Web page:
With the blessing of the Trump administration, Ohio is looking into imposing work requirements on able-bodied Medicaid recipients. Last week, a healthcare advocacy group delivered hundreds of letters to the state Medicaid office to express their opposition to the plan.
Steve Wagner with the Universal Health Care Action Network says public input his group gathered shows that work requirements mean more paperwork and hurdles for people seeking coverage under Medicaid.
He compares is to the burden of making an insurance claim.
“Consider how difficult it is how much time you have to spend on hold the documentation that you have to create for that,” said Wagner.
Among the nearly 600 letters he delivered to the Medicaid office, Wagner says just a few dozen were in favor of the waiver.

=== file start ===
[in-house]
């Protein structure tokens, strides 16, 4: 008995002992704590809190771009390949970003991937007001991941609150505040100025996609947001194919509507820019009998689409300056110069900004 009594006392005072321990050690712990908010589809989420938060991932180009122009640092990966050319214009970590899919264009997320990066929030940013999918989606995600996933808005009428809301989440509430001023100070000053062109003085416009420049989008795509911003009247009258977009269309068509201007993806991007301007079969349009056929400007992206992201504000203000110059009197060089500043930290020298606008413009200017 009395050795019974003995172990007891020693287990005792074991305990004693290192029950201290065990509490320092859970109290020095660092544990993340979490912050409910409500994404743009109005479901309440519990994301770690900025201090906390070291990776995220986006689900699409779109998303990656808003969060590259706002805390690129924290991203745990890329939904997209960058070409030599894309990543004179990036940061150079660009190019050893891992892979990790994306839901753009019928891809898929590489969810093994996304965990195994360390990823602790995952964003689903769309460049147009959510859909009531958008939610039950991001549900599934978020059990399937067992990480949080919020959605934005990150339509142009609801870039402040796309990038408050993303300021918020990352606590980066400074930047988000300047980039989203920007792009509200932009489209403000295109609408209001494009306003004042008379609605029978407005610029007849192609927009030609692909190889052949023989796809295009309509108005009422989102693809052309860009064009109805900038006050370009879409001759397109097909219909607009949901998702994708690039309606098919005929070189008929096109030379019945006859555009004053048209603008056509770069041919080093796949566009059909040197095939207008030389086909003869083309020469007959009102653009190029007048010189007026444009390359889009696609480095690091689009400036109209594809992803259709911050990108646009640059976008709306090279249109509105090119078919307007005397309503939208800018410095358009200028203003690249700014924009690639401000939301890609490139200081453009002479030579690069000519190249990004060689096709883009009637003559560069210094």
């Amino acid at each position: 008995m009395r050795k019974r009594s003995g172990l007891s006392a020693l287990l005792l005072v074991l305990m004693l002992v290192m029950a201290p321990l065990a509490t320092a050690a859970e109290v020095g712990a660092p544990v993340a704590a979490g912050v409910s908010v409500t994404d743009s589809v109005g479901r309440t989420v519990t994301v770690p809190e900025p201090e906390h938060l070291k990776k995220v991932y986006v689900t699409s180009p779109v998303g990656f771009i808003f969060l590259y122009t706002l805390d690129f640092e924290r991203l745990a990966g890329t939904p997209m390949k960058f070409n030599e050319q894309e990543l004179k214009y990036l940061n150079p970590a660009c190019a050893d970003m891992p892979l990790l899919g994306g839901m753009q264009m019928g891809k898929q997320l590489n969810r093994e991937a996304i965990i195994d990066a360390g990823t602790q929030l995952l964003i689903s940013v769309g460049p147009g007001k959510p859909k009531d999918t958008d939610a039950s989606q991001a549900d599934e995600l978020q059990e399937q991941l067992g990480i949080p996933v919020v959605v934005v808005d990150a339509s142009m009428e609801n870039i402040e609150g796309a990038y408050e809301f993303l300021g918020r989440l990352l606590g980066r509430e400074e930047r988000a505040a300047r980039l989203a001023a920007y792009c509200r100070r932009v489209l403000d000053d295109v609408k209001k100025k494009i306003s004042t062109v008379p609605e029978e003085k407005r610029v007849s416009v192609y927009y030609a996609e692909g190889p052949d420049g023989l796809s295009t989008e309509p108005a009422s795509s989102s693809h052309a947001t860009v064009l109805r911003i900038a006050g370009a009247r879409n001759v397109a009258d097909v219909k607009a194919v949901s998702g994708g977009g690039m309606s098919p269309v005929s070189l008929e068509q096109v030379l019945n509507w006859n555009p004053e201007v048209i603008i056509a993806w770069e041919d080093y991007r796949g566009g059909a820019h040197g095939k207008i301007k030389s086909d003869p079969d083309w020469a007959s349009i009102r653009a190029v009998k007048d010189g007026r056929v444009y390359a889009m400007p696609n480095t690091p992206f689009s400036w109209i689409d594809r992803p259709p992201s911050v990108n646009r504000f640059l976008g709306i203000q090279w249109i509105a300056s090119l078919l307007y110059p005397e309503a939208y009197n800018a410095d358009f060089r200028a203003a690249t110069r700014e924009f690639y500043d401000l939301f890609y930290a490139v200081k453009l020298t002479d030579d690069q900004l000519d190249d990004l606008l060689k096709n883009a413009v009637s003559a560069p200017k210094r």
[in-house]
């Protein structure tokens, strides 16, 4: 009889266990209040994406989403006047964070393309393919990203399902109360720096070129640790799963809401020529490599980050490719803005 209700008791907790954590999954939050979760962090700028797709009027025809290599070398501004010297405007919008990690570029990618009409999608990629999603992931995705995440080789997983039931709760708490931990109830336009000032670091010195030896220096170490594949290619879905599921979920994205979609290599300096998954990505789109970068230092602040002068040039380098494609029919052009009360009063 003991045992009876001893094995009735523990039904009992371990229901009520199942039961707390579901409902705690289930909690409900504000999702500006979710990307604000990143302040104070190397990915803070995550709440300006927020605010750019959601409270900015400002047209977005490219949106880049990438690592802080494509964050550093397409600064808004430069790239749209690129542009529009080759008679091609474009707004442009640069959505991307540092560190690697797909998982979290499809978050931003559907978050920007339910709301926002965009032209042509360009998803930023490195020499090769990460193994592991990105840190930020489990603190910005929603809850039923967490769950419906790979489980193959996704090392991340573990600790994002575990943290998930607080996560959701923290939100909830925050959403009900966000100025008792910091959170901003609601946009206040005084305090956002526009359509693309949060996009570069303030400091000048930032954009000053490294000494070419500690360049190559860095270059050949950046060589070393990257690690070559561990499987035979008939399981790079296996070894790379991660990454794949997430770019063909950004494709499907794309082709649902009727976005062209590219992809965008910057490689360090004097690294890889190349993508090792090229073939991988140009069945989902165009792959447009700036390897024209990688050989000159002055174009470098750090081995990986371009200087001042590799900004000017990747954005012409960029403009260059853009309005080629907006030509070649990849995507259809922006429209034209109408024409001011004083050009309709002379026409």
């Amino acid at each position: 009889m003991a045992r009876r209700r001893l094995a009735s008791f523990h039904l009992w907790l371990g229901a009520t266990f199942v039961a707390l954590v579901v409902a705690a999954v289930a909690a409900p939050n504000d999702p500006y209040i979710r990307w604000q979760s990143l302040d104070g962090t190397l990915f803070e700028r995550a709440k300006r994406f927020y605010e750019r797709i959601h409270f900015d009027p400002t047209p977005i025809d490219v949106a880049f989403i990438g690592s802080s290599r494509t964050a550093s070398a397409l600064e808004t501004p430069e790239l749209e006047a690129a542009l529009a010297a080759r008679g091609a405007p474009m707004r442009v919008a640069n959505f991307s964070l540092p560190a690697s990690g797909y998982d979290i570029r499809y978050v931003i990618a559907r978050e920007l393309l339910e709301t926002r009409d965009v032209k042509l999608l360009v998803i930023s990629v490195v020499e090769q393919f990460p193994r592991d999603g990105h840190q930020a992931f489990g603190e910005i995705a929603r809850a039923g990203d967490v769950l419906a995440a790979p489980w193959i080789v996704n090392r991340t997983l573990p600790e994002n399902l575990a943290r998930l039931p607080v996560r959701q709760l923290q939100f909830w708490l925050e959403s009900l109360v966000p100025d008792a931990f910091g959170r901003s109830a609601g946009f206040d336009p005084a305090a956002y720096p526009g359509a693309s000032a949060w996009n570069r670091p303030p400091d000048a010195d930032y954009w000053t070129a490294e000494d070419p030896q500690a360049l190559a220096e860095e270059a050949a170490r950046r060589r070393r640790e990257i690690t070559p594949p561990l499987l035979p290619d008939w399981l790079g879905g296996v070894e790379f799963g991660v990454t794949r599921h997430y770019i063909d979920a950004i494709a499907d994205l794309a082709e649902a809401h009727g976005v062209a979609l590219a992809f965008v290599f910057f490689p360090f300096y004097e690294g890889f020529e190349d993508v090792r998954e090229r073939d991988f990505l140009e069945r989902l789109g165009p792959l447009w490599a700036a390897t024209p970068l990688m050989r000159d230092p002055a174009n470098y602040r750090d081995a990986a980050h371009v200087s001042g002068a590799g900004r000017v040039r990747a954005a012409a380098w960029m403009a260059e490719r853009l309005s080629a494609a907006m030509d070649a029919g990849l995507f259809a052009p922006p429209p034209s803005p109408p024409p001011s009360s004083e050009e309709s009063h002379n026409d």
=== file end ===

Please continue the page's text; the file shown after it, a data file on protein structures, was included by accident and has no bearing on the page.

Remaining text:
Republican lawmakers had put into the current budget a provision ordering the Kasich administration ask the federal government for permission to impose work and job training requirements on many Medicaid recipients. Tim Keen, budget director for the Kasich administration, says the number of people who will lose coverage won’t be large.
The think tank Center for Community Solutions, which opposes the idea, estimates it would cost counties more than $378 million over five years.
Wendy Patton of Policy Matters Ohio says that “work requirements are redundant and unnecessary because this population is already working.” She says that in Ohio, about 75 percent of Medicaid recipients are working or looking for work. And among the remaining who aren’t working, a third are disabled and another third are caring for a family member.